The prime minister tells us we have to get used to it, to “adapt”. Humans have always been able to adapt to the bad Lacan says in a 1974 interview: “there are people who allow themselves to be eaten up, who even invent an interest for themselves in what they are seeing”[iv]. Of course, adaptation, along with guile, silence and accommodation, is an integral means for the management and administration of the ends that is the economy[v].
Psychoanalysis can’t provide reference points on this situation because it is without a point of view, point de vue heard only with the French negation, no view at all. But as Lacan described psychanalysis in 1974, it is a symptom, a practice that is concerned with whatever is not going right, “something that reveals the malaise of the society in which we live”[vi]. The malaise here is the difficulty in introducing the impossible and the imaginary as limits to enjoyment. We want reasons for why nothing was done to prevent these fires earlier and the government has blamed everyone from environmentalists to arsonists. The only real we can conceive is to have a reason, a meaning for why things go wrong and for science to provide solutions. Science doesn’t want to know anything about the impossible and the imaginary, only quantifiable “facts”. But could climate science mark the limit of science? In having to address the impossible, could climate science demonstrate the object of science that eluded Lacan in ‘Science and Truth’? Perhaps that is wishful thinking.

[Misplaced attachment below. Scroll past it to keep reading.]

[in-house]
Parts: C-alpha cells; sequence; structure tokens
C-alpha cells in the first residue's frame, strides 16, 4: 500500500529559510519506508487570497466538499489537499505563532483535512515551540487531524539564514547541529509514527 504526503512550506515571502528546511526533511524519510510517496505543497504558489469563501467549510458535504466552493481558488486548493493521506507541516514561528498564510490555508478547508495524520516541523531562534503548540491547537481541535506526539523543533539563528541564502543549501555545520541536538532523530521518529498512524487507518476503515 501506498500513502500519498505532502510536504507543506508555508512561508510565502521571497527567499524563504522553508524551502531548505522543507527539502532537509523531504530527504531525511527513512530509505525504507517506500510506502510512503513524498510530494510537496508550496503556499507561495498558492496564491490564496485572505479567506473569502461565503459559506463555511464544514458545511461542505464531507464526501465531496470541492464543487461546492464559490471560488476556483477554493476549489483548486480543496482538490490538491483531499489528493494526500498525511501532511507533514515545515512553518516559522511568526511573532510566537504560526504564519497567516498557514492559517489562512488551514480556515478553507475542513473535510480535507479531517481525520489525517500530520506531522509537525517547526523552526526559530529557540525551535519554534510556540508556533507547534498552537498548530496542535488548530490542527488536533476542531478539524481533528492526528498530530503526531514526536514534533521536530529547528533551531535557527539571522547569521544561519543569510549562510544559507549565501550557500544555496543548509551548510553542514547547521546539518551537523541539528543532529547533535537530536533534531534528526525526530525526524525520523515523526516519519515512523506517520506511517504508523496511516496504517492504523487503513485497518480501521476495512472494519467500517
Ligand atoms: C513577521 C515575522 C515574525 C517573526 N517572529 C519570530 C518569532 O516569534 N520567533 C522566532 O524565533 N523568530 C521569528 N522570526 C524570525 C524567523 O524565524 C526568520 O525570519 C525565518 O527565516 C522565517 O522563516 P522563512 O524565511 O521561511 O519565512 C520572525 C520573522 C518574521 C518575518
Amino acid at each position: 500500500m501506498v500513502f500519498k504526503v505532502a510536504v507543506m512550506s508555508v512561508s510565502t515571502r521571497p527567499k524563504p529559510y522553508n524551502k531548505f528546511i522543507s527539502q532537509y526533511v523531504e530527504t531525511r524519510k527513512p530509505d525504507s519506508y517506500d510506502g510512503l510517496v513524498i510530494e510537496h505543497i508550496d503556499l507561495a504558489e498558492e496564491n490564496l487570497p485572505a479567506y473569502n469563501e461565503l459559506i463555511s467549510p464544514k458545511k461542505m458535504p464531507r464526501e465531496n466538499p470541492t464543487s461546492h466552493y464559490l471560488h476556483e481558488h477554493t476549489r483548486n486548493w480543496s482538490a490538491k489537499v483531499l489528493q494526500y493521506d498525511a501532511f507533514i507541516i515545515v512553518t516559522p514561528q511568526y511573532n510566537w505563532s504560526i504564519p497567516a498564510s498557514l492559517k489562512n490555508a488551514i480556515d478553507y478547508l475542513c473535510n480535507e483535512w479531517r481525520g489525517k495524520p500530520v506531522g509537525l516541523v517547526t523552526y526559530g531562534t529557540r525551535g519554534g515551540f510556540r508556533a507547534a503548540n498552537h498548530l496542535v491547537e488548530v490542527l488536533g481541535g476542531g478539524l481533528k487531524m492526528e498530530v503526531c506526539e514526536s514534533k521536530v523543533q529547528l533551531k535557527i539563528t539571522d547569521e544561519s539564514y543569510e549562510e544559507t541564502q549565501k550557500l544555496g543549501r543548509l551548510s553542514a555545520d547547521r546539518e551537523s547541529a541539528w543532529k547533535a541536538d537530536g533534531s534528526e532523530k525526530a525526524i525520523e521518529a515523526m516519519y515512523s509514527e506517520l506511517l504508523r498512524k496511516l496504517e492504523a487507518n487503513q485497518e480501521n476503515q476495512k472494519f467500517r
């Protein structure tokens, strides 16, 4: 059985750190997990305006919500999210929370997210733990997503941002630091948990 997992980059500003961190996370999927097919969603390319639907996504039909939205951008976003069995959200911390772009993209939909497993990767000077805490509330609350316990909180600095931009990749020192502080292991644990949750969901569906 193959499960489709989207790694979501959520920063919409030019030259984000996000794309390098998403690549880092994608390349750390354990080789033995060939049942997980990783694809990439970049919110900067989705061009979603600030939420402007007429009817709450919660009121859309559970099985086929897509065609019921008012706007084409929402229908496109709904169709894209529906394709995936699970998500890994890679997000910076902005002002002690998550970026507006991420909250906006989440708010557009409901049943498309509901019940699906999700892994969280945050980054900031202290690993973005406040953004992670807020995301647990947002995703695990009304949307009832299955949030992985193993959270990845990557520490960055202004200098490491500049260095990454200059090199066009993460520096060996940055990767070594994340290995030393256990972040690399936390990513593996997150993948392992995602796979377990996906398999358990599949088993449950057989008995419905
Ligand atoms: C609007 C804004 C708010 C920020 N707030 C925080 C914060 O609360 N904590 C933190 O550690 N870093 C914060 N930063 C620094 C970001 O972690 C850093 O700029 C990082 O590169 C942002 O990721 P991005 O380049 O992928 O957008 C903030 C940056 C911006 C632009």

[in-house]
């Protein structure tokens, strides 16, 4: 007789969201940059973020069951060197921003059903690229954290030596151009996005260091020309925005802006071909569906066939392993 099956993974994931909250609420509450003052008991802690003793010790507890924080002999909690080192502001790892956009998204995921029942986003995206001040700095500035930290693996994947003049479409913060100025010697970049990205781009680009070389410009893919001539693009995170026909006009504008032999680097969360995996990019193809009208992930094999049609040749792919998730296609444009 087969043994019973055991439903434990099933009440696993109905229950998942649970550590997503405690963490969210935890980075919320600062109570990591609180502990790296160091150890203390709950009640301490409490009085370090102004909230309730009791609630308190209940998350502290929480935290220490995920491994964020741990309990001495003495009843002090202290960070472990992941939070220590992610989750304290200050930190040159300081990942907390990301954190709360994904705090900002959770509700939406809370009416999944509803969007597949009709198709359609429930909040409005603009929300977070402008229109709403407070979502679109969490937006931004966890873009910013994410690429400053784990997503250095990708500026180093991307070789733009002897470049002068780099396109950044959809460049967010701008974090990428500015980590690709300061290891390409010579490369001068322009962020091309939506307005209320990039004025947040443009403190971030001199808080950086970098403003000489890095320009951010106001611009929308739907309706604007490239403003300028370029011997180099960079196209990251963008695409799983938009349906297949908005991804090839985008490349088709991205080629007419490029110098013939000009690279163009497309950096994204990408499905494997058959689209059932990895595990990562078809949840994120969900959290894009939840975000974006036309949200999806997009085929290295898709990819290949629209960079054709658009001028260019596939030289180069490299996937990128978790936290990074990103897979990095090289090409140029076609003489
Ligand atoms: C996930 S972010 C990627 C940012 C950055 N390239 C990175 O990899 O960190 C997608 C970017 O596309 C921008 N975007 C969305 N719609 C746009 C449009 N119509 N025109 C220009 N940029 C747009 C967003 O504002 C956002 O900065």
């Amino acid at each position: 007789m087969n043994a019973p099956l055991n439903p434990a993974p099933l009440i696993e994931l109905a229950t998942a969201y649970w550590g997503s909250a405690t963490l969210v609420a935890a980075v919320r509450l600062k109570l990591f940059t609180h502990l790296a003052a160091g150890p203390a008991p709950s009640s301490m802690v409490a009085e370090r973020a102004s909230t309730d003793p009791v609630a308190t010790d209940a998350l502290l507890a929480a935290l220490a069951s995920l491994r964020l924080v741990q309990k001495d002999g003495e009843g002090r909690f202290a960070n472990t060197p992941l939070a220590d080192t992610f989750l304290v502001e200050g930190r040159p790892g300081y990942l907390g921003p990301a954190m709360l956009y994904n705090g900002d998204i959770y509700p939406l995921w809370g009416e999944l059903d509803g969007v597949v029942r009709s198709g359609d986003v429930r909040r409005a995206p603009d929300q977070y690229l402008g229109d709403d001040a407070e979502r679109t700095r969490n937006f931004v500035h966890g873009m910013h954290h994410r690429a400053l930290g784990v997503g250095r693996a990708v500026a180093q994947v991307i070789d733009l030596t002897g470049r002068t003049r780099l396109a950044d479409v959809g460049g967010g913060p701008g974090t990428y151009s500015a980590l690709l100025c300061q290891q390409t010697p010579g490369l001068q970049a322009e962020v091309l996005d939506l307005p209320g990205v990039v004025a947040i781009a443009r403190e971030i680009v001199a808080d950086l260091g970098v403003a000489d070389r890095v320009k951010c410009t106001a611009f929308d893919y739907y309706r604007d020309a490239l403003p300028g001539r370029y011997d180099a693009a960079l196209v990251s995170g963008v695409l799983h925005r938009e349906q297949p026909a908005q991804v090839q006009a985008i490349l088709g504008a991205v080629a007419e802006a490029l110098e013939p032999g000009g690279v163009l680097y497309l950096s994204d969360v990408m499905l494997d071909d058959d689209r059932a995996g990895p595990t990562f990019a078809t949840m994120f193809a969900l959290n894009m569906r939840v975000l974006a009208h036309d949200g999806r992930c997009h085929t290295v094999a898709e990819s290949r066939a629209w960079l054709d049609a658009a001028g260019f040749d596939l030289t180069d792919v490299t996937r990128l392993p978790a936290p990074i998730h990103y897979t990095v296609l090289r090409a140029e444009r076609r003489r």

We wake up only to go on dreaming. Remaining in denial about the imperative to confront the real of trauma means the opportunity is lost. Growth continues to count one more, and the nightmare will only repeat itself, words increasingly choked by the smoke and mirrors as we put our blind faith in everything we see. Our appeal to the father is in vain-he cannot see we are burning. The remainder, the object, escapes his gaze. Jouissance rises up and accumulates in his blind spot.
[i] Lacan, Kant avec Sade, Ecrits.
[ii] The Australian, January 14, 2020. Reporter Matthew Denholm.
[iii] Discussing Berkley’s method, Lacan liken the way the world appears as a representation to the possession of property. Lacan, Seminar XI, p. 81.
[iv] Lacan interviewed by Emilio Granzotto in Panorama, 1974.
[v] See Marie-José Mondzain, 2005, ‘Image, Icon, Economy (1996, Image, Icône, Economie).
[vi] Lacan interviewed by Emilio Granzotto in Panorama, 1974.
Image: Residents of Eden, NSW, prepare to shelter from fires aboard a boat, January 2020. Photograph: Andrew Quilty/The Guardian